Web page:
Your SlideShare is downloading. ×

Geg2509 pres 2009

53

Published on

Presentation given to a second year geography class on regional geography of Canada.

Presentation given to a second year geography class on regional geography of Canada.

Published in: Education
0 Comments
0 Likes
Statistics
Notes
  • Be the first to comment

  • Be the first to like this

No Downloads
Views
Total Views
53
On Slideshare
0
From Embeds
0
Number of Embeds
0
Actions
Shares
0
Downloads
1
Comments
0
Likes
0
Embeds 0
No embeds

Report content
Flagged as inappropriate Flag as inappropriate
Flag as inappropriate

Select your reason for flagging this presentation as inappropriate.

Cancel
No notes for slide

Transcript

  • 1. The library and the Canadian Census February 2th, 2009 By Nancy Lemay Geographic, Statistical and Government Information Centre (GSG) © 2009 University of Ottawa
  • 2. February 2th, 2009 – gsg@uottawa.ca Presentation Outline • Introducing the library and the Geographic, Statistical and Government Information Centre (GSG) • Census History: – When did it begin? – Evolution through time – It’s original state • Access statistics: – Summary tables on StatCan website – Census statistics through E-STAT • Contact information
  • 3. February 2th, 2009 – gsg@uottawa.ca The Library at UO • 1st floor reference desk or GSG reference desk – 3rd floor • Wireless internet connection in the library • Laptop loans – 3 hrs loan • 250 PCs in the Morisset library
  • 4. February 2th, 2009 – gsg@uottawa.ca The Library at UO • A tutorial developed to help you discover and use numerous resources available at the Library. • You can attend numerous free 40-minute drop-in hands-on workshop, focusing on specific tools available at the library.
  • 5. February 2th, 2009 – gsg@uottawa.ca Services available at the GSG centre… Provide help to access and use: • Geographic Information: geospatial data, satellite imagery, maps, atlases and air photos; • Statistics and data: survey data and statistics from statistical and administrative agencies, e.g., Statistics Canada (DLI); • Government Information: printed documents and electronic products from governments in Canada and around the world.
  • 6. February 2th, 2009 – gsg@uottawa.ca Census History
  • 7. February 2th, 2009 – gsg@uottawa.ca Census History • Canada's first census initiated by Jean Talon in 1666 • Talon did much of the data collection personally • The census counted the colony's 3,215 inhabitants and recorded their age, sex, marital status and occupation. • In 1739, last census under the French regime.
  • 8. February 2th, 2009 – gsg@uottawa.ca Census History (cont’d) • Between 1710 and 1760 need to collect information on housing stock and armaments (muskets and swords). • Previous censuses had been more concerned with raising taxes or armies and assessing resources. • In 1765 for example, assessing the balance between Catholics and Protestants, and recording the number of Acadians, settlers, Indians and Blacks. • New variables on race, religion and ethnic origin were introduced.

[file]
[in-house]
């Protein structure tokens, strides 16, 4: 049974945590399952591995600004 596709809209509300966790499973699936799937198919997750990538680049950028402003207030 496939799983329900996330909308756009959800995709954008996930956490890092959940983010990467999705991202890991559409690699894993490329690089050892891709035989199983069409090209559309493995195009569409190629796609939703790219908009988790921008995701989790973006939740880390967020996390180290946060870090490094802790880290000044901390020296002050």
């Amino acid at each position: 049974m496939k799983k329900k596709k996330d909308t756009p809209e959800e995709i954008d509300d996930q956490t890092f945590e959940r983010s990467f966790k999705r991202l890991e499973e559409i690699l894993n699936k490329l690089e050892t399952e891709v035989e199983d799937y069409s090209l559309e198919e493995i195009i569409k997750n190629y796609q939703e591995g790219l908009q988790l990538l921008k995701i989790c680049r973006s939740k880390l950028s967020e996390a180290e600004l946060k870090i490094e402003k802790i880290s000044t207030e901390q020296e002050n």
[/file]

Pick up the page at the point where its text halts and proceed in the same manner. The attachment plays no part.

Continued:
• 9. February 2th, 2009 – gsg@uottawa.ca Census History (cont’d) • The first national census of Canada was taken in 1871 • The first census conducted under the British North American Act. • According to The Census Act of May 12, 1870, census-taking was to take place no later than May 1st. • In 1871 asked 211 questions on area, land holdings, vital statistics, religion, education, administration, the military, justice, agriculture, commerce, industry and finance. • The 1871 Census began a tradition, collect information on the ancestral origins of all Canadians, including Aboriginal persons.
  • 10. February 2th, 2009 – gsg@uottawa.ca Census History (cont’d) • In 1871, the only options for "marital status" were married, widowed or other. – Today there are five categories: legally married, separated but still legally married, divorced, widowed, or single (never married). • From 1871 to 1911, the census asked questions on "infirmities." Respondents were asked to indicate whether members of their household were blind, deaf, or simple-minded. – These questions were dropped from the 1921 and subsequent censuses.
  • 11. February 2th, 2009 – gsg@uottawa.ca Census History (cont’d) • Two major changes were made to the census in 1881: – Oath of secrecy, a pledge still required today. – The census was extended to include British Columbia, Manitoba and Prince Edward Island. – Housing question was revised to include "wigwams and tents" in the Census of the North-West Territories.
  • 12. February 2th, 2009 – gsg@uottawa.ca Census History (cont’d) • The 1901 Census grew from nine questionnaires and 216 questions in 1891 to 11 questionnaires and 561 questions. • By this time the population of Canada was 5,371,051, and Montreal was the most populous city with 267,730 residents. • The 1911 Census had 13 questionnaires with 522 questions. – No longer include the detailed fishery questionnaire with questions such as the quantity, kind, and value of catch; and the number and type of boats, gear and equipment. – Instead, a special form was used in specified fishing areas of Canada.
  • 13. February 2th, 2009 – gsg@uottawa.ca Census History (cont’d) • In 1906, the prairie provinces of Manitoba, Alberta and Saskatchewan began to take a separate census of agriculture every five years to monitor the growth of the West. • Since 1956, the Census of Agriculture and the Census of Population have been taken together every five years across the entire country.
  • 14. February 2th, 2009 – gsg@uottawa.ca Census History (cont’d) • In 1912, responsibility for the census shifted from the Ministry of Agriculture to the Ministry of Trade and Commerce. • Six years later, the Dominion Bureau of Statistics was created.
  • 15. February 2th, 2009 – gsg@uottawa.ca Census History (cont’d) • The 1921 Census had only five questionnaires: – The population questionnaire contained only 35 questions – Questions on "insanity" and fertility are dropped. – Mandatory school attendance until age 16.